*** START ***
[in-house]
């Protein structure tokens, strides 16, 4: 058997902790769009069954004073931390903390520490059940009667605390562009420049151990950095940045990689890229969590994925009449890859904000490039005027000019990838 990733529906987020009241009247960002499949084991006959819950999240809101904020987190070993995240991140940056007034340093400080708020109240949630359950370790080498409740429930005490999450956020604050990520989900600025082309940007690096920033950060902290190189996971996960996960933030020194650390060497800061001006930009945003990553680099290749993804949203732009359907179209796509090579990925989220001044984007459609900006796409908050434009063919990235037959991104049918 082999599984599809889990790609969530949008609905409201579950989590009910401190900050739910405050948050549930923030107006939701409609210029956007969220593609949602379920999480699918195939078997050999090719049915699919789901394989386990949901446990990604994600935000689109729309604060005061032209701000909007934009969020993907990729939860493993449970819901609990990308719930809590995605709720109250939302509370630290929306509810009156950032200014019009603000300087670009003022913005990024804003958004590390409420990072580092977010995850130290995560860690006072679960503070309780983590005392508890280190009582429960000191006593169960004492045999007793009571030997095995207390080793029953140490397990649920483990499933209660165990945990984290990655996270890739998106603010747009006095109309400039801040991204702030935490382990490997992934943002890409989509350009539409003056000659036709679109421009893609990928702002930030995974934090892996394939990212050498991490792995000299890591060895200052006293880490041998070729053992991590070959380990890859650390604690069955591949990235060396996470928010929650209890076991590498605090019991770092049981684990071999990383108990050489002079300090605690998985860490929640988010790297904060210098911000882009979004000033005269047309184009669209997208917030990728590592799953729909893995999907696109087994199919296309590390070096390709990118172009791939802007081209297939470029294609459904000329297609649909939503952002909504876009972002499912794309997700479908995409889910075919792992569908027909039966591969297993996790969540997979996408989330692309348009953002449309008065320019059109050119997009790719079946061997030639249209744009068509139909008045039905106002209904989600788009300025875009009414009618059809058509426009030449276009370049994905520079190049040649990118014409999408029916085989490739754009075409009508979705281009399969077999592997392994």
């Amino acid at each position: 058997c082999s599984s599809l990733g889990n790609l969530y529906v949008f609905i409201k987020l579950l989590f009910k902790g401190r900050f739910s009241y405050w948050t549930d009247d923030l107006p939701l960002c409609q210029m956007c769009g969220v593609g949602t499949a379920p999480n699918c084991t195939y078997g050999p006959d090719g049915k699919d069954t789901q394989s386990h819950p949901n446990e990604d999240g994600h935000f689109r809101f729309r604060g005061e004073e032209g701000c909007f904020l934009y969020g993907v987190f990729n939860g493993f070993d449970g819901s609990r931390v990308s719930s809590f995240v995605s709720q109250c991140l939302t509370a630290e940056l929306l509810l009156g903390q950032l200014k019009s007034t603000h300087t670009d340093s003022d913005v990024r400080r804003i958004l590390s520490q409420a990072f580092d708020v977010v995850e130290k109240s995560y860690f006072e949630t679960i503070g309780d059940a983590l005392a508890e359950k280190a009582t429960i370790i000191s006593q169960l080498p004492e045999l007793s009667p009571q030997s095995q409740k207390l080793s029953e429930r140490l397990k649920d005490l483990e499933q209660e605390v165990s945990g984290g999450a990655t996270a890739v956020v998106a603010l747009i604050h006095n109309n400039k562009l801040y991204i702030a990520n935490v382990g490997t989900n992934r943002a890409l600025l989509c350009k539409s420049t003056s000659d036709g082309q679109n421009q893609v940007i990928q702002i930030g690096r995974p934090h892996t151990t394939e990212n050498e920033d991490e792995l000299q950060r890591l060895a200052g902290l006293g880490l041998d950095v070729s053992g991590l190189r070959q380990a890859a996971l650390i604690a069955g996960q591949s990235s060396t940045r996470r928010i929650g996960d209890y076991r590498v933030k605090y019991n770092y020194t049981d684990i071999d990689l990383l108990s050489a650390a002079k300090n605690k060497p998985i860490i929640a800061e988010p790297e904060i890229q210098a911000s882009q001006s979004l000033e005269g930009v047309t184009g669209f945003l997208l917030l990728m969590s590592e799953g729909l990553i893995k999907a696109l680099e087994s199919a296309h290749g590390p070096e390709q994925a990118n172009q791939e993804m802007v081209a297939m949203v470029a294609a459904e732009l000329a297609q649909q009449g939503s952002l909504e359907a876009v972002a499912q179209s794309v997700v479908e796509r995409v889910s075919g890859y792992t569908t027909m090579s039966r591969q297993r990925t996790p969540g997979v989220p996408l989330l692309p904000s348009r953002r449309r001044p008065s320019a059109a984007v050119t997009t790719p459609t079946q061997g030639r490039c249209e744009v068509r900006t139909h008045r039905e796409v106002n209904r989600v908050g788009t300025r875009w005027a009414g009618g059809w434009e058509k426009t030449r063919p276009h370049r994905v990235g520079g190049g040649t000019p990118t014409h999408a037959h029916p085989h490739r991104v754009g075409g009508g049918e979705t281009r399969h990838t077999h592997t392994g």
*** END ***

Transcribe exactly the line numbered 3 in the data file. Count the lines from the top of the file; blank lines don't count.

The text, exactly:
């Amino acid at each position: 058997c082999s599984s599809l990733g889990n790609l969530y529906v949008f609905i409201k987020l579950l989590f009910k902790g401190r900050f739910s009241y405050w948050t549930d009247d923030l107006p939701l960002c409609q210029m956007c769009g969220v593609g949602t499949a379920p999480n699918c084991t195939y078997g050999p006959d090719g049915k699919d069954t789901q394989s386990h819950p949901n446990e990604d999240g994600h935000f689109r809101f729309r604060g005061e004073e032209g701000c909007f904020l934009y969020g993907v987190f990729n939860g493993f070993d449970g819901s609990r931390v990308s719930s809590f995240v995605s709720q109250c991140l939302t509370a630290e940056l929306l509810l009156g903390q950032l200014k019009s007034t603000h300087t670009d340093s003022d913005v990024r400080r804003i958004l590390s520490q409420a990072f580092d708020v977010v995850e130290k109240s995560y860690f006072e949630t679960i503070g309780d059940a983590l005392a508890e359950k280190a009582t429960i370790i000191s006593q169960l080498p004492e045999l007793s009667p009571q030997s095995q409740k207390l080793s029953e429930r140490l397990k649920d005490l483990e499933q209660e605390v165990s945990g984290g999450a990655t996270a890739v956020v998106a603010l747009i604050h006095n109309n400039k562009l801040y991204i702030a990520n935490v382990g490997t989900n992934r943002a890409l600025l989509c350009k539409s420049t003056s000659d036709g082309q679109n421009q893609v940007i990928q702002i930030g690096r995974p934090h892996t151990t394939e990212n050498e920033d991490e792995l000299q950060r890591l060895a200052g902290l006293g880490l041998d950095v070729s053992g991590l190189r070959q380990a890859a996971l650390i604690a069955g996960q591949s990235s060396t940045r996470r928010i929650g996960d209890y076991r590498v933030k605090y019991n770092y020194t049981d684990i071999d990689l990383l108990s050489a650390a002079k300090n605690k060497p998985i860490i929640a800061e988010p790297e904060i890229q210098a911000s882009q001006s979004l000033e005269g930009v047309t184009g669209f945003l997208l917030l990728m969590s590592e799953g729909l990553i893995k999907a696109l680099e087994s199919a296309h290749g590390p070096e390709q994925a990118n172009q791939e993804m802007v081209a297939m949203v470029a294609a459904e732009l000329a297609q649909q009449g939503s952002l909504e359907a876009v972002a499912q179209s794309v997700v479908e796509r995409v889910s075919g890859y792992t569908t027909m090579s039966r591969q297993r990925t996790p969540g997979v989220p996408l989330l692309p904000s348009r953002r449309r001044p008065s320019a059109a984007v050119t997009t790719p459609t079946q061997g030639r490039c249209e744009v068509r900006t139909h008045r039905e796409v106002n209904r989600v908050g788009t300025r875009w005027a009414g009618g059809w434009e058509k426009t030449r063919p276009h370049r994905v990235g520079g190049g040649t000019p990118t014409h999408a037959h029916p085989h490739r991104v754009g075409g009508g049918e979705t281009r399969h990838t077999h592997t392994g």